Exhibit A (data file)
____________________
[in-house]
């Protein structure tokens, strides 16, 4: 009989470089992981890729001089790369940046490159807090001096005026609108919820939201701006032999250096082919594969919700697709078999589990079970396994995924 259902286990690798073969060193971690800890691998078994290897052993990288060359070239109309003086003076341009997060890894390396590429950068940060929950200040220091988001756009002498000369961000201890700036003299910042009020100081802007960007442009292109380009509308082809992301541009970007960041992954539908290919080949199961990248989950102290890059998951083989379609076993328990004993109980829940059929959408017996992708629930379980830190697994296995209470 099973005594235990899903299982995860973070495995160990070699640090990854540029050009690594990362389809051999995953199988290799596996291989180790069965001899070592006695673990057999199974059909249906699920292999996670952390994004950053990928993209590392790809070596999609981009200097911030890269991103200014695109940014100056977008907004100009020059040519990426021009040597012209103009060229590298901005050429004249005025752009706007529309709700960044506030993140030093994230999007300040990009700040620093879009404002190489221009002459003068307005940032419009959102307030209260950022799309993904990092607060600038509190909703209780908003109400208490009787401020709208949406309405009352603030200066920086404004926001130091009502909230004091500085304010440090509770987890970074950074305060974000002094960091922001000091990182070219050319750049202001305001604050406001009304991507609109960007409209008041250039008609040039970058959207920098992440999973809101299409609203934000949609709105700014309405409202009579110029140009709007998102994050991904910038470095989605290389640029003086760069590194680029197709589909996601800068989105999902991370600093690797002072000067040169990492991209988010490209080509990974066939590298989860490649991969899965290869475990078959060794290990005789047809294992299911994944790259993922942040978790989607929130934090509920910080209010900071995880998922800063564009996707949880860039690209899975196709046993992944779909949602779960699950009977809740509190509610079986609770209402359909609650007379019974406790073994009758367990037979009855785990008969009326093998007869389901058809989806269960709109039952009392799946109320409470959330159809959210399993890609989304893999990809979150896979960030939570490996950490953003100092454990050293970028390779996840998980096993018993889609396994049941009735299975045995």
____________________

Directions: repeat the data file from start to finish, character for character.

[in-house]
């Protein structure tokens, strides 16, 4: 009989470089992981890729001089790369940046490159807090001096005026609108919820939201701006032999250096082919594969919700697709078999589990079970396994995924 259902286990690798073969060193971690800890691998078994290897052993990288060359070239109309003086003076341009997060890894390396590429950068940060929950200040220091988001756009002498000369961000201890700036003299910042009020100081802007960007442009292109380009509308082809992301541009970007960041992954539908290919080949199961990248989950102290890059998951083989379609076993328990004993109980829940059929959408017996992708629930379980830190697994296995209470 099973005594235990899903299982995860973070495995160990070699640090990854540029050009690594990362389809051999995953199988290799596996291989180790069965001899070592006695673990057999199974059909249906699920292999996670952390994004950053990928993209590392790809070596999609981009200097911030890269991103200014695109940014100056977008907004100009020059040519990426021009040597012209103009060229590298901005050429004249005025752009706007529309709700960044506030993140030093994230999007300040990009700040620093879009404002190489221009002459003068307005940032419009959102307030209260950022799309993904990092607060600038509190909703209780908003109400208490009787401020709208949406309405009352603030200066920086404004926001130091009502909230004091500085304010440090509770987890970074950074305060974000002094960091922001000091990182070219050319750049202001305001604050406001009304991507609109960007409209008041250039008609040039970058959207920098992440999973809101299409609203934000949609709105700014309405409202009579110029140009709007998102994050991904910038470095989605290389640029003086760069590194680029197709589909996601800068989105999902991370600093690797002072000067040169990492991209988010490209080509990974066939590298989860490649991969899965290869475990078959060794290990005789047809294992299911994944790259993922942040978790989607929130934090509920910080209010900071995880998922800063564009996707949880860039690209899975196709046993992944779909949602779960699950009977809740509190509610079986609770209402359909609650007379019974406790073994009758367990037979009855785990008969009326093998007869389901058809989806269960709109039952009392799946109320409470959330159809959210399993890609989304893999990809979150896979960030939570490996950490953003100092454990050293970028390779996840998980096993018993889609396994049941009735299975045995």